How to make a little content go a long way

in Top copywriting tips

You’ve written a piece of content and after all the effort it’s taken, you want to make sure it’s working as hard as it can for you.

Here are some ideas that might help…

Look at the different places you could publish

The most obvious place to publish is your own website.

You should always publish content on your own website because you have control over it. If you only ever publish on Facebook / LinkedIn / wherever, you’re at their mercy if they decide to take your posts down because they think you’ve broken a rule or if they start charging for businesses to use their platform.

However, the chances are that not very many people (relatively speaking) visit your website. It means you run the risk of creating great content that not enough people get to see. Of course, this is one of the reasons you need to promote your content (see the next step). Still, you’re limiting your potential audience by limiting content to your own website.

You might therefore want to think about where else to publish your content apart from your website. By publishing on other sites, you can ‘piggyback’ on their popularity and open yourself up to new audiences.

Look to see if your professional association allows you to publish your content on their site. Similarly, your profession’s news websites and magazines. Sites such as Medium are a good idea too.

Consider reaching out to companies you work with to see if you could publish the piece on their site. For example, a copywriter might want to write an article on web copywriting to publish on the website of a web design agency they work with. An interior designer might want to write an article on the season’s colour trends for a decorator they work with. And so on.

In all these cases, to avoid the problem of duplicated content, include a link back to the article on your website at the end of the article. Of course, a line such as ‘This article was originally published on hellopippin.co.uk/blog’ also has the benefit of directing readers to your site.

Consider where and how to promote it

Once your content is live, it’s time to think about promoting it.

Social media is likely the first place you’ll think about. Take time to craft individual posts for each medium you’re active on.

Think about the timing of posts too. Research can tell us the best times to post on the different platforms (try Sprout Social’s guide). But also look back at your own posts to see when your own audience is most engaged.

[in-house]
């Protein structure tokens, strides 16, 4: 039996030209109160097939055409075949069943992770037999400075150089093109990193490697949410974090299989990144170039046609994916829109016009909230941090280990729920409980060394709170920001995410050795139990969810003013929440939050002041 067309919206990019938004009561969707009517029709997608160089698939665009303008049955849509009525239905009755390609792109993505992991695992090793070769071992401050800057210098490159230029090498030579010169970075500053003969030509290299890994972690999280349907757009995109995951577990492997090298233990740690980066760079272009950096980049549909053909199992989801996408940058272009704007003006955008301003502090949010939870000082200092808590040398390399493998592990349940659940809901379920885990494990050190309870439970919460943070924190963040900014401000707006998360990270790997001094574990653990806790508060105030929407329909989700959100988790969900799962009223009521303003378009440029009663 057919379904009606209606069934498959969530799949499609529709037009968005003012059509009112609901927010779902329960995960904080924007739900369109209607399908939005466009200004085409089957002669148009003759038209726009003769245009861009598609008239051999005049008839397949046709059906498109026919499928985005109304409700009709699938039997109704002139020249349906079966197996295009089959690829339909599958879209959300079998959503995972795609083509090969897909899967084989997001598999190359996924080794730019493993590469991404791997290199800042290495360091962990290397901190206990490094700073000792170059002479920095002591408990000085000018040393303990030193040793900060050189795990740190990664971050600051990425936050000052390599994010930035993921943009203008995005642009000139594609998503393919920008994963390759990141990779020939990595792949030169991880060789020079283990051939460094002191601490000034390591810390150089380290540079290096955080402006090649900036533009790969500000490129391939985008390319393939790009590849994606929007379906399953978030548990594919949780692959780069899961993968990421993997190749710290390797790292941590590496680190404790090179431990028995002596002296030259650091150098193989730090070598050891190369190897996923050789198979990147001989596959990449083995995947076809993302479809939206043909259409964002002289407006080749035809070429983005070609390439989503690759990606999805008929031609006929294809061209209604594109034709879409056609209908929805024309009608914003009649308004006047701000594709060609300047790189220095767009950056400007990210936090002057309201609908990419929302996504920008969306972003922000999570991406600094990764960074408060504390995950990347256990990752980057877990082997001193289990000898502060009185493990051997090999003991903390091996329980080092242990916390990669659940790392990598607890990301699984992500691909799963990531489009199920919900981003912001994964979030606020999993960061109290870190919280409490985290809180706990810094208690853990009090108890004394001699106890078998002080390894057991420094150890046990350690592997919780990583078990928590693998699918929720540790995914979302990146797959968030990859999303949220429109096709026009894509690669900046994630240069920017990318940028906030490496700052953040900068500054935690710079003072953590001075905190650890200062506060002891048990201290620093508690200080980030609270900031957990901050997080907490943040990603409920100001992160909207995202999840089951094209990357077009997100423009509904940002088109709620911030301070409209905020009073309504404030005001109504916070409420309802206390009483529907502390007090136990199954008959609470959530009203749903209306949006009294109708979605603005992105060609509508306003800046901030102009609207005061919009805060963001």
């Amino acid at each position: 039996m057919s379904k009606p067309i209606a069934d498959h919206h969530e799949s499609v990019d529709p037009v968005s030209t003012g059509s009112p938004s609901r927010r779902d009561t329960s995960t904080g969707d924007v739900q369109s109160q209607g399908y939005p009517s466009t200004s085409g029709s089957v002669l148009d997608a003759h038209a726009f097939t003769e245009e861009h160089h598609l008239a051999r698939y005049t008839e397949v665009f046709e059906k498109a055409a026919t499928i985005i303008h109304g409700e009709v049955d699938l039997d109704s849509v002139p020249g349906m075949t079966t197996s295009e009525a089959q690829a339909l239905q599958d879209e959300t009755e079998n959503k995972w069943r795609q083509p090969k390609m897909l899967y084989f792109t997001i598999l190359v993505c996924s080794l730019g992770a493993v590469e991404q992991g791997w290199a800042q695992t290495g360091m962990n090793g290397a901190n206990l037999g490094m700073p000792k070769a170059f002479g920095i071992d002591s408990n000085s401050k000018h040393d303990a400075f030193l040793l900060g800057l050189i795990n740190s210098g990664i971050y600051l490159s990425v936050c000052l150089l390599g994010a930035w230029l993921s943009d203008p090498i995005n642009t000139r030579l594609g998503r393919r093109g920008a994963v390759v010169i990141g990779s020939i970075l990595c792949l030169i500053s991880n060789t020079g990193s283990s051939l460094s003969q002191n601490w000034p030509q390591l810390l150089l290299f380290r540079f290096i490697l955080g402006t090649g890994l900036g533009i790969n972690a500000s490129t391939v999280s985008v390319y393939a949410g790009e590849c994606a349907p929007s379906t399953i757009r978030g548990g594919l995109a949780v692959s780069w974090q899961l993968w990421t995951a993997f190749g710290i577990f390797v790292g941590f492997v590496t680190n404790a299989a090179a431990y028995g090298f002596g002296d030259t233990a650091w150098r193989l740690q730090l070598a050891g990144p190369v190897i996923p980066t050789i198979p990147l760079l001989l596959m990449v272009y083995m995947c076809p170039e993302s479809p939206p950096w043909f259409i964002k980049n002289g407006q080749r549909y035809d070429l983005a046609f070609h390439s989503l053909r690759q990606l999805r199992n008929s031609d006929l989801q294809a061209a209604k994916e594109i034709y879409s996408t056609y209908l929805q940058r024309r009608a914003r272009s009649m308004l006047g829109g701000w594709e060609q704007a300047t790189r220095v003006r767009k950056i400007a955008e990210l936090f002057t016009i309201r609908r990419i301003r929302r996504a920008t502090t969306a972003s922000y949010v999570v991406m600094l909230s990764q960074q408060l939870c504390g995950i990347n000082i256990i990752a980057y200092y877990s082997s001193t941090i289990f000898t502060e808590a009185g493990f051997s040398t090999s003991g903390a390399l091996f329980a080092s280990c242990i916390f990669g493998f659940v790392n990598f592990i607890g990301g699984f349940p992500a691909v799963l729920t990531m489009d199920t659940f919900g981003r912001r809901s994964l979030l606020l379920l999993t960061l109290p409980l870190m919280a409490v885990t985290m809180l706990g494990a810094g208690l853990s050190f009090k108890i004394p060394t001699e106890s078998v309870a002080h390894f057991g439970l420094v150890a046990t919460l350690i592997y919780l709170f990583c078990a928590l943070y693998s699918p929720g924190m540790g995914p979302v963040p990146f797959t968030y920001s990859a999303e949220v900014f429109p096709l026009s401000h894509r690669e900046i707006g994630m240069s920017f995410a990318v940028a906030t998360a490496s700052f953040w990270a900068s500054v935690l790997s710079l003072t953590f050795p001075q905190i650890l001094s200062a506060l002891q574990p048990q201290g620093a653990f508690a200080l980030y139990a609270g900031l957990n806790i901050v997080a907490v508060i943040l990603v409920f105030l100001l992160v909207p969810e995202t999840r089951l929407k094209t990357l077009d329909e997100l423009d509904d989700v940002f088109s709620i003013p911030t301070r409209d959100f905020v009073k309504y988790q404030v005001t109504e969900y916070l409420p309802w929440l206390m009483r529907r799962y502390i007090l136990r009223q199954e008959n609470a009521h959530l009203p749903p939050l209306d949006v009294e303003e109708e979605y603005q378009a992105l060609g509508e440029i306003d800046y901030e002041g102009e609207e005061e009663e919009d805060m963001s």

Don’t restrict yourself to a single post for each platform – have several posts, each promoting a different point or angle, to maximise exposure. If you’ve quoted experts or influencers in your content, tag them into your posts where relevant. They’ll be able to see that you’ve quoted them, which makes it more likely they’ll share your content to their network.

Make it easy for readers to share your content. Make sure you have social share buttons on the piece so your readers can promote it to their networks.

If you have an email newsletter, promote the content in that. In the same way as you reached out to the companies you work with when you were thinking about where to publish your content, reach out to them again to ask if they’ll consider sharing on their social media platforms or promote it in their own newsletter.

If it’s a particularly important or impressive piece of content such as an ebook or white paper, you might consider putting a link to it in your email signature.

Consider how to reuse and recycle it

Think about all the different ways you can repurpose your content. This helps one piece of content go a lot further. It also means you give people different ways to consume your content.

Long form content such as white papers and ebooks can be broken down into shorter blog posts. You could also consider how to create infographics summarising the key points. In each case, you can link back to the original article, so you’re giving readers more value if they want it.

Going in the opposite direction, blog posts on related themes can be stitched together to create eBooks and guides. And, where appropriate, individual blog posts can be extended to cover a topic in more depth.

The promotion is as important as the piece itself

It’s easy to think the hard work is over once you’ve created a piece of content. But if you want to maximise its value, you’ll need to put some effort into the promotion too. It’s something I’m very guilty of neglecting – but it’s an area where I’m committing to try harder!

If you liked this, subscribe to my newsletter and get my latest blogs delivered to your inbox once a month.

Share this article